The case stems from an incident which took place in July 2009 when the officers stopped off to grab a cup of coffee.
Finding no available street parking, they left their squad cars in a no-stop zone.
When they returned from their coffee break, they found they had been ticketed for parking violations and each of them were subsequently fined 1,000 kronor ($157).
The officers claimed that they had been trained to park their cars to be easily accessible in case of the need for rapid deployment, and should have been exempt from local parking regulations.
After two unfavourable lower court rulings, the officers appealed their case to Sweden’s Supreme Court.
In a partial victory for the officers, the high court ordered the case back to the Court of Appeals of Western Sweden, requesting it amend the District Court of Gothernburg’s ruling, having found that the lower court had applied the wrong law.
In it’s initial finding, issued in July of last year, the district court ruled that the fine was justified because, although the officers were on duty, parking their cars to grab some coffee was not part of their official duties.
“The purpose of the exception in the traffic regulation codes could not have been to grant a blanket exemption for police cars,” the district court wrote in its verdict.
“Such a thing cannot be shown in the text. The policemen must have been aware of this.”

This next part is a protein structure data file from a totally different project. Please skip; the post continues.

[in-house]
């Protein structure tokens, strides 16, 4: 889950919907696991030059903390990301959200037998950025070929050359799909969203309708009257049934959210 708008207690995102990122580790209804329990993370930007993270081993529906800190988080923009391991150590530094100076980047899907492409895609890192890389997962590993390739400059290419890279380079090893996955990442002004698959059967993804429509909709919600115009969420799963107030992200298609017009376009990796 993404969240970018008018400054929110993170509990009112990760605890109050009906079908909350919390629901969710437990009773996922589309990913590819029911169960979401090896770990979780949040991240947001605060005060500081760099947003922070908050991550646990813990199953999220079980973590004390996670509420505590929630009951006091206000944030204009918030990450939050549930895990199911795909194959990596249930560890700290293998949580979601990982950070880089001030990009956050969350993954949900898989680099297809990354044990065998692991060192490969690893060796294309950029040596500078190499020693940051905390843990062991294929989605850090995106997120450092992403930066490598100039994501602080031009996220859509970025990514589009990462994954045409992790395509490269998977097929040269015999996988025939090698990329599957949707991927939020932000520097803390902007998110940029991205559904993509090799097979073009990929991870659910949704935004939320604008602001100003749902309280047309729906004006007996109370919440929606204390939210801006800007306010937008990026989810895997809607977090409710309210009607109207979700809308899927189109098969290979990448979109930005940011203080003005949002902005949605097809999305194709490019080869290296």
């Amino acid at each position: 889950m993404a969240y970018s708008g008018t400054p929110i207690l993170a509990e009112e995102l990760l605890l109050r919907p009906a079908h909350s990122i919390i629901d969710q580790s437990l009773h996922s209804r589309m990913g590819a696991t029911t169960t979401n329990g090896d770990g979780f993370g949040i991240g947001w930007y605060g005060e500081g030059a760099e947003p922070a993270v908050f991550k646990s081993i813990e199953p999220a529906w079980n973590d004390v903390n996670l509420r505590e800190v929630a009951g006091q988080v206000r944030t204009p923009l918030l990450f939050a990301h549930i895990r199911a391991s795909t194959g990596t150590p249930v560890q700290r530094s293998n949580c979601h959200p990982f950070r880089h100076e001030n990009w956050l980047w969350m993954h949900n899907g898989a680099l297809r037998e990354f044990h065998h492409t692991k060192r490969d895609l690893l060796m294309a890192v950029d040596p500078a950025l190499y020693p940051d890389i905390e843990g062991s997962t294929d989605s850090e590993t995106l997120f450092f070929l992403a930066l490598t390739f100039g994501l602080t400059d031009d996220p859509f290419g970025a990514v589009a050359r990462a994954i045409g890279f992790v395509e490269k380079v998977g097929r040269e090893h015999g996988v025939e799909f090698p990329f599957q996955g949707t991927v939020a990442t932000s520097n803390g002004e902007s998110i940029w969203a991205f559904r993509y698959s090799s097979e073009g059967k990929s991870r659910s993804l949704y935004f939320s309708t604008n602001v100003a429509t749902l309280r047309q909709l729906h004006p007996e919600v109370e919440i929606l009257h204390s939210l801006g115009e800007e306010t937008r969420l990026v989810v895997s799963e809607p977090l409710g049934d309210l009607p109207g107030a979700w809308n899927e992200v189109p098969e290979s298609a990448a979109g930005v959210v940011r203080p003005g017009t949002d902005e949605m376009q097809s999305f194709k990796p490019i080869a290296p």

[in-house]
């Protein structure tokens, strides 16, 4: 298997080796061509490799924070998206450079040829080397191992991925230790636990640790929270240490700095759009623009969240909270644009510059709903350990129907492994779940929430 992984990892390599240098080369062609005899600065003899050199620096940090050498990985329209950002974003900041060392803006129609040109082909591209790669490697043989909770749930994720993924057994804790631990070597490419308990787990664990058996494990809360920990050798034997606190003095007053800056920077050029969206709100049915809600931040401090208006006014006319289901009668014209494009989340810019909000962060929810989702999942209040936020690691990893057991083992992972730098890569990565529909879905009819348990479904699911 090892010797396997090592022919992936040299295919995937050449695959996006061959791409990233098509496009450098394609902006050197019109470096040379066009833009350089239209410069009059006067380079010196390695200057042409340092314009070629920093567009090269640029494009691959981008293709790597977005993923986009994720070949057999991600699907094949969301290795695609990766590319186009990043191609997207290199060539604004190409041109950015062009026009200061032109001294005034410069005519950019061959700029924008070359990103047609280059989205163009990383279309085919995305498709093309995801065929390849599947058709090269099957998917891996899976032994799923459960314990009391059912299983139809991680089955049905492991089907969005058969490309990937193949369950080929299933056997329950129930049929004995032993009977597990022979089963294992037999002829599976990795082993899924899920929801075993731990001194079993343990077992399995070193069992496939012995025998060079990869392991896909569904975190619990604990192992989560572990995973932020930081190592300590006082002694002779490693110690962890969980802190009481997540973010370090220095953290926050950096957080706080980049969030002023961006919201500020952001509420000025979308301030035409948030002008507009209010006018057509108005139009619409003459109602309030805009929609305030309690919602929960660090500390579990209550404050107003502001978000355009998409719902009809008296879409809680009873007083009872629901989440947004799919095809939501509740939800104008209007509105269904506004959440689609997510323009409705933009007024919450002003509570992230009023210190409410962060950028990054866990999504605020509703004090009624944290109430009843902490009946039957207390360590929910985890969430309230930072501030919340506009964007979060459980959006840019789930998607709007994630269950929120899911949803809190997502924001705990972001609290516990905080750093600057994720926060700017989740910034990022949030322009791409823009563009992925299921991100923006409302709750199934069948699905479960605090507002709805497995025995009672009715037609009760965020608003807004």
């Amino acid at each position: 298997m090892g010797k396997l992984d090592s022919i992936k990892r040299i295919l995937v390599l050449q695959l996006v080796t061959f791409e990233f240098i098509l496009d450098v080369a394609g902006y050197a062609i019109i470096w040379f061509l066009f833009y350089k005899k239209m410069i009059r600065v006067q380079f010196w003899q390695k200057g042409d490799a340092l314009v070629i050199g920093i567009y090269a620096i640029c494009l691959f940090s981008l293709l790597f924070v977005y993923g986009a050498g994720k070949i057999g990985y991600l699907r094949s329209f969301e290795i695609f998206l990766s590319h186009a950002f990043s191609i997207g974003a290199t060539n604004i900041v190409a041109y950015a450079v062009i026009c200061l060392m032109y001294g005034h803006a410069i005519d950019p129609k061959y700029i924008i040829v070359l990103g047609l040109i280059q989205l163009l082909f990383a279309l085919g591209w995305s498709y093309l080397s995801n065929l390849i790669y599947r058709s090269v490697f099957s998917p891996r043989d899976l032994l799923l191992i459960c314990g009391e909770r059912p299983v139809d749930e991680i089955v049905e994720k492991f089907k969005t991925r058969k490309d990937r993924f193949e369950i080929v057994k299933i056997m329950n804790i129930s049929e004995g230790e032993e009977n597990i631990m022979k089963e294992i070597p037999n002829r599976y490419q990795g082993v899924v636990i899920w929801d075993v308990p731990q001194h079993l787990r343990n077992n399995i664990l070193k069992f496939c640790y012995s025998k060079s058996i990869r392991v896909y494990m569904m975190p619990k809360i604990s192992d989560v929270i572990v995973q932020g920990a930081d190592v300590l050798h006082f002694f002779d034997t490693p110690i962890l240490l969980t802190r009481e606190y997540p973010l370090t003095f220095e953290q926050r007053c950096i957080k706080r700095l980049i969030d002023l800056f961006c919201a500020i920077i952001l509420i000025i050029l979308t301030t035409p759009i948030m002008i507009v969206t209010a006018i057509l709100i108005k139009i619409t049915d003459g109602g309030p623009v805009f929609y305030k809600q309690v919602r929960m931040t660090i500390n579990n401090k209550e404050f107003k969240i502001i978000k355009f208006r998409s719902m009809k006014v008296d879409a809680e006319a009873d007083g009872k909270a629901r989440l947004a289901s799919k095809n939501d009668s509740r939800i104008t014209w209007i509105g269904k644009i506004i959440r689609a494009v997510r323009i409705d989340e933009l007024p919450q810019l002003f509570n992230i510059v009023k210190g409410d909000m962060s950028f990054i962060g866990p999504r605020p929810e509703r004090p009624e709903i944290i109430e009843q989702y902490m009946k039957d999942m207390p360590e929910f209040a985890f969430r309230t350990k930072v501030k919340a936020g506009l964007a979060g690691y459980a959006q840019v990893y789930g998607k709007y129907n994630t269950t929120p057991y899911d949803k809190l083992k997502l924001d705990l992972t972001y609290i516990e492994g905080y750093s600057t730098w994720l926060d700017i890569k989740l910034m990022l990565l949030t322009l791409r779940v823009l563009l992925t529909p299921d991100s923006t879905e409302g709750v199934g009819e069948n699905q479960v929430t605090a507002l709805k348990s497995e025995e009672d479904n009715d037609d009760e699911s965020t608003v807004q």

But the officers appealed the case to the Court of Appeals of Western Sweden, which in turn declined to grant them a hearing, prompting the officers to take the matter to the Supreme Court.
The Supreme Court concluded, however, the district court had applied the wrong law by implementing a parking fine when the offence should have more rightfully been treated as an administrative issue concerning parking fine regulations.
Following a second review by the Court of Appeals, the district court’s original ruling was thrown out, voiding the parking fines.
“The police cars in the no-stop zone had not posed any traffic hazards and the officers had acted in a way that was consistent with what they had learned during their training in the profession,” said police inspector Peter Axelsson, according to court documents.
“As policemen on duty they always have the obligation to intervene in case of emergency or when otherwise appropriate. At that time there was no vacant space on the street for police cars,” he continued.
“According to official regulations vehicles may be stopped or parked when they are used by police personnel on duty despite bans issued by local traffic regulations.”